Xeon Phi, Intel's new “co-processor” for supercomputing

The supercomputer and “high performance computing” (HPC) market is steadily growing, and Intel wants to cut a large piece of the cake with its new line of specifically tailored products named Xeon Phi.

The new Xeon Phi “co-processor” is the final stage of the Larrabee project, ie the idea to use the familiar x86 microarchitecture and instruction set to build a powerful, easily exploitable “processing unit” to couple with a more traditional CPU for executing highly parallelized workloads.

Intel now defines Larrabee as the Many Integrated Core Architecture (MIC), while Xeon Phi is the first commercial fruition of the aforementioned MIC technology: the “accelerating unit” will be first available at the end of 2012 with “Cascade”, the new supercomputing unit from Cray.

Every Xeon Phi-equipped PCIe card will mount several 22-nanometer (Ivy Bridge), x86 CPUs for a total of more than 50 computing cores and a “minimum” of 8 Gigabytes of GDDR5 RAM. “Beyond its compatibility with x86 programming models”, Intel’s press release says, the “Xeon Phi coprocessor will be visible to applications as an HPC-optimized, highly-parallel, separate compute node that runs its own Linux-based operating system independent of the host OS”.

Intel highlights how well its currently available line of Xeon CPUs performed in the most recent edition of the Top500 list ranking the world’s most powerful supercomputers, in which nearly 75% of the systems were equipped with thousands of processors from Santa Clara. With Xeon Phi, Chipzilla wants to secure its place among the HPC players against IBM’s Blue Gene supercomputing machines based on the Power architecture.

Source: Intel’s press release.

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9 Comments

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I'm not a wiz in this area so someone explain this to me. What's the point of using x86 cpu's for 'performance' on 64 bit systems? x86 can't load x64 assemblies, correct? Not to mention x64 is twice what x86 is, how does that equal performance even if you manage to allow it to process that information - it's twice the amount.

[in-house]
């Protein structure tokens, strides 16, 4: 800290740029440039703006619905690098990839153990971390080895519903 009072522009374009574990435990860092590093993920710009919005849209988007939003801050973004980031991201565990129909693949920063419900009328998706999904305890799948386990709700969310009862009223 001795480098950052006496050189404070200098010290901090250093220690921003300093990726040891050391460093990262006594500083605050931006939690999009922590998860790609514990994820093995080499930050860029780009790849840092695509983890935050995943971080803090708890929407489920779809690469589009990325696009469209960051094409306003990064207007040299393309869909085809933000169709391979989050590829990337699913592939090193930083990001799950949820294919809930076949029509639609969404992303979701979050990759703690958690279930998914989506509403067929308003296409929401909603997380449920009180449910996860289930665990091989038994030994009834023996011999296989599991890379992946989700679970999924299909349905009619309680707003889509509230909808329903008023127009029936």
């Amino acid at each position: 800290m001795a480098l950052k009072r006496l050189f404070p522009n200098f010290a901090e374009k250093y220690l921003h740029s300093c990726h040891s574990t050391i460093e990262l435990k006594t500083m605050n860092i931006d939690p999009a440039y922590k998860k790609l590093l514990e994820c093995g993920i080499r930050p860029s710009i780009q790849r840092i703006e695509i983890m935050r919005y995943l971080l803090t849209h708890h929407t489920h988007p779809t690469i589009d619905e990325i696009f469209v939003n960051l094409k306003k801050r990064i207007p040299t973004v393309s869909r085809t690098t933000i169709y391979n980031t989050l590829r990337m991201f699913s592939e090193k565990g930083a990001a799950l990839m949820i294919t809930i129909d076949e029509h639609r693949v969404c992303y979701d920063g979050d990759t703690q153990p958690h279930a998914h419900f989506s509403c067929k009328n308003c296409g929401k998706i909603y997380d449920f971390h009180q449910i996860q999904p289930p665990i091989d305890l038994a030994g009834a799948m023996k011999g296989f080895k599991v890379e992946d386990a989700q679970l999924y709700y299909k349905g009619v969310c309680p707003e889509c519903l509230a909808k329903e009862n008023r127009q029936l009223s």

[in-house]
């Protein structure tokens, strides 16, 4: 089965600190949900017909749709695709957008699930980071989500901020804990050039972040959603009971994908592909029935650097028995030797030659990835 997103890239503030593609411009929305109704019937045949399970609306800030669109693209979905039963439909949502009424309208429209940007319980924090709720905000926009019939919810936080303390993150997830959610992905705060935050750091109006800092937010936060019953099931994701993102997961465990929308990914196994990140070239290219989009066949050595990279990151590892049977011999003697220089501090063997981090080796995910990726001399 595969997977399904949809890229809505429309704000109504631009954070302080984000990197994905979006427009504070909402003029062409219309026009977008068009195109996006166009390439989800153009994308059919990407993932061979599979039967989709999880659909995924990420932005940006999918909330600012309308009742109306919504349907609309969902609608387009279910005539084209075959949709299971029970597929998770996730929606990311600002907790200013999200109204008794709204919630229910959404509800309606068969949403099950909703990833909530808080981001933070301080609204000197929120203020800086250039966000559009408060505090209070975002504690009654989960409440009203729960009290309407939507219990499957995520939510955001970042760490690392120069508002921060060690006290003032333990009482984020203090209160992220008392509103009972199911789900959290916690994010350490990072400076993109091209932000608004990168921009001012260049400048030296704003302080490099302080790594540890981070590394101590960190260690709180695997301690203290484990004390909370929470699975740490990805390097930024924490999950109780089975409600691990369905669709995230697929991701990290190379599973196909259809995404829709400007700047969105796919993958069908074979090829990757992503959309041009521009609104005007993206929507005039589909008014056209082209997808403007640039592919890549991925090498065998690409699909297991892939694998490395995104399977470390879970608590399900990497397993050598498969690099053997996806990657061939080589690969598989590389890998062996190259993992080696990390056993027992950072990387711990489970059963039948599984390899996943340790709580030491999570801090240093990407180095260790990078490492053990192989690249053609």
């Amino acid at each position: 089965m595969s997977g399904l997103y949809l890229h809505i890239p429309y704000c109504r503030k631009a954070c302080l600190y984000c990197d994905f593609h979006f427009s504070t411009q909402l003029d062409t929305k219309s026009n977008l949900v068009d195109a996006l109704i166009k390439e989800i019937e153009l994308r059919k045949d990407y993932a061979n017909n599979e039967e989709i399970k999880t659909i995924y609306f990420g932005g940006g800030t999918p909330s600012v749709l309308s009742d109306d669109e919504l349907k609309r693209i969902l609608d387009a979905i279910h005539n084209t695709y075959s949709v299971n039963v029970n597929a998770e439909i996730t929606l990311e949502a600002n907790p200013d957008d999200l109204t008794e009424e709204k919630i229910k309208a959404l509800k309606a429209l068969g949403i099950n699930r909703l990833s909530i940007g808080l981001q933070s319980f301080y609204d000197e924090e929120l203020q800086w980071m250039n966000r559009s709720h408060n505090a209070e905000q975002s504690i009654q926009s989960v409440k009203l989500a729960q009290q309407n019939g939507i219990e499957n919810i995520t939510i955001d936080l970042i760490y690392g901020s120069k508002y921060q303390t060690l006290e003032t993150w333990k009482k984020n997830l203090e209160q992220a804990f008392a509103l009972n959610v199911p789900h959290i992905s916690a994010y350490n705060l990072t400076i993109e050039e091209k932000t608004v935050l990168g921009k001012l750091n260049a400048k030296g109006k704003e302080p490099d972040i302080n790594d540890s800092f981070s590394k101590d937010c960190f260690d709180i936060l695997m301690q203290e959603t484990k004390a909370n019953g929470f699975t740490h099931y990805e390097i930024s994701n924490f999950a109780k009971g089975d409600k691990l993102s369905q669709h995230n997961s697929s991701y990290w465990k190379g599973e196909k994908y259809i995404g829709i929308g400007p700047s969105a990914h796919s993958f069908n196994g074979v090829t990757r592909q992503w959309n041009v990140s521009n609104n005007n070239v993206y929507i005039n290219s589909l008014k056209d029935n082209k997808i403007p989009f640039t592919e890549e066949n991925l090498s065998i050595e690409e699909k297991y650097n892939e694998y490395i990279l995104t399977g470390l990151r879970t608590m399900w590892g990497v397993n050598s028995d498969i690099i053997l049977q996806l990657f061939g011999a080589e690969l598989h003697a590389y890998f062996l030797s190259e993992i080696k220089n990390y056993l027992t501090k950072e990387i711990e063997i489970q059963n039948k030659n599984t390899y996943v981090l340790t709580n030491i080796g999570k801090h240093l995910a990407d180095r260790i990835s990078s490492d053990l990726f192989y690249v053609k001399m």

This all seems great but doesn't make any sense to me. I really need someone more versed in this to explain how using x86 processors in an x64 system helps when they can't process the information. To me it equates to having a bunch of people that only speak Chinese help you build a house when the instructions are written in English.

I have imagined running a low-power ARM/Atom CPU for the Operating System itself (eg: Kernel, Hardware I/O, GUI, and other most basic tasks etc.) and then execute the apps (eg: Games, Multimedia, Content Creation, etc. apps) on an x86 co-processor designed only for PERFORMANCE, not to run menial OS tasks. This way the power usage of an x86 chip is only used when really needed.

Simon- said,
...

YES!
Take that Ninja core
Seriously great idea.
Add some of the compute pipelines that gpus provide as another managed layer and I'm sold.

deadonthefloor said,

YES!
Take that Ninja core
Seriously great idea.
Add some of the compute pipelines that gpus provide as another managed layer and I'm sold.

That is a great idea. Could an application be designed to use both the Xeon phi AND NVIDIA GPUS within a system? Now that would be hardcore. Different instruction sets could be sent to different architectures. Wow.

Open Minded said,
About five years ago, didn't Intel promise 80 core CPUs within five years? 50 cores is isn't 80, Intel! ;-)

These processors don't have 50 cores...

mikeyx12 said,

These processors don't have 50 cores...

FROM THE ARTICLE POSTED ABOVE.... "Every Xeon Phi-equipped PCIe card will mount several 22-nanometer (Ivy Bridge), x86 CPUs for a total of more than 50 computing cores and a “minimum” of 8 Gigabytes of GDDR5 RAM."